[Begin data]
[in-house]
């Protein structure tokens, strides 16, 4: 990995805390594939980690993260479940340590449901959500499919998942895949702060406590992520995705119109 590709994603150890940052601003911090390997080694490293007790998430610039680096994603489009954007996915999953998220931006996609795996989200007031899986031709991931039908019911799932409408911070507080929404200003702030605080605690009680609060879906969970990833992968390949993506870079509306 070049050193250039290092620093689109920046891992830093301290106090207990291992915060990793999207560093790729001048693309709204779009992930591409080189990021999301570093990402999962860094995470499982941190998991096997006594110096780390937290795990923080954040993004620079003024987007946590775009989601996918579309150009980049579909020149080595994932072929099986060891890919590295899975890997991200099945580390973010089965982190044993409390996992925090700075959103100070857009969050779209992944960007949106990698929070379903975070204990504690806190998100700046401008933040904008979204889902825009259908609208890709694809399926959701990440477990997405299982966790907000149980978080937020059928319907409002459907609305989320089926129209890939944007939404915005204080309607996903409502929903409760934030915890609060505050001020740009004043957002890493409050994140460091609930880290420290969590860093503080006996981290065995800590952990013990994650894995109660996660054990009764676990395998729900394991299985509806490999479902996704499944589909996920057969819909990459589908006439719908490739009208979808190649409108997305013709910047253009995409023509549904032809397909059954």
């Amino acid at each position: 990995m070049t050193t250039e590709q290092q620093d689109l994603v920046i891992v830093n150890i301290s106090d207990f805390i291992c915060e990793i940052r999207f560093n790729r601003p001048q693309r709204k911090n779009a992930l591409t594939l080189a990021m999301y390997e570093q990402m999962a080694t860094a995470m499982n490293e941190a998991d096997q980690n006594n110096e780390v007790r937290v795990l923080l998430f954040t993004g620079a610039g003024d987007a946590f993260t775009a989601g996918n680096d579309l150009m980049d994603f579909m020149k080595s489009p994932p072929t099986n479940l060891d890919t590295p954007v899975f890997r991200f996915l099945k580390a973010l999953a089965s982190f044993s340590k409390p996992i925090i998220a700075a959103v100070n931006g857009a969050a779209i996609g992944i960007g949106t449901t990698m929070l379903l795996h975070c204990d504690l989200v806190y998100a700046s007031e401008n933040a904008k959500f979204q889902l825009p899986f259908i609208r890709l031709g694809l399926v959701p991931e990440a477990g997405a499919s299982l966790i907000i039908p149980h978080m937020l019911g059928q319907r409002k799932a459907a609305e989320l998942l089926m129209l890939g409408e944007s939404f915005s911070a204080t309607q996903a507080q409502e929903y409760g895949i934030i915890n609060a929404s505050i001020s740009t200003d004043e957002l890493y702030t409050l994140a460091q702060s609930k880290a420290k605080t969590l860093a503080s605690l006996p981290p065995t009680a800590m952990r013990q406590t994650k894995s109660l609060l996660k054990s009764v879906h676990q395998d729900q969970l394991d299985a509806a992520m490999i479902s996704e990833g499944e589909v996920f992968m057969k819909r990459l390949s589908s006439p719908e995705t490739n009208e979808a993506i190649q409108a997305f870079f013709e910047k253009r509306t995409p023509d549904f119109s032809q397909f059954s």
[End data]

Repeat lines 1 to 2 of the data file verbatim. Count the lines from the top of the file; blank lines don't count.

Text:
[in-house]
């Protein structure tokens, strides 16, 4: 990995805390594939980690993260479940340590449901959500499919998942895949702060406590992520995705119109 590709994603150890940052601003911090390997080694490293007790998430610039680096994603489009954007996915999953998220931006996609795996989200007031899986031709991931039908019911799932409408911070507080929404200003702030605080605690009680609060879906969970990833992968390949993506870079509306 070049050193250039290092620093689109920046891992830093301290106090207990291992915060990793999207560093790729001048693309709204779009992930591409080189990021999301570093990402999962860094995470499982941190998991096997006594110096780390937290795990923080954040993004620079003024987007946590775009989601996918579309150009980049579909020149080595994932072929099986060891890919590295899975890997991200099945580390973010089965982190044993409390996992925090700075959103100070857009969050779209992944960007949106990698929070379903975070204990504690806190998100700046401008933040904008979204889902825009259908609208890709694809399926959701990440477990997405299982966790907000149980978080937020059928319907409002459907609305989320089926129209890939944007939404915005204080309607996903409502929903409760934030915890609060505050001020740009004043957002890493409050994140460091609930880290420290969590860093503080006996981290065995800590952990013990994650894995109660996660054990009764676990395998729900394991299985509806490999479902996704499944589909996920057969819909990459589908006439719908490739009208979808190649409108997305013709910047253009995409023509549904032809397909059954």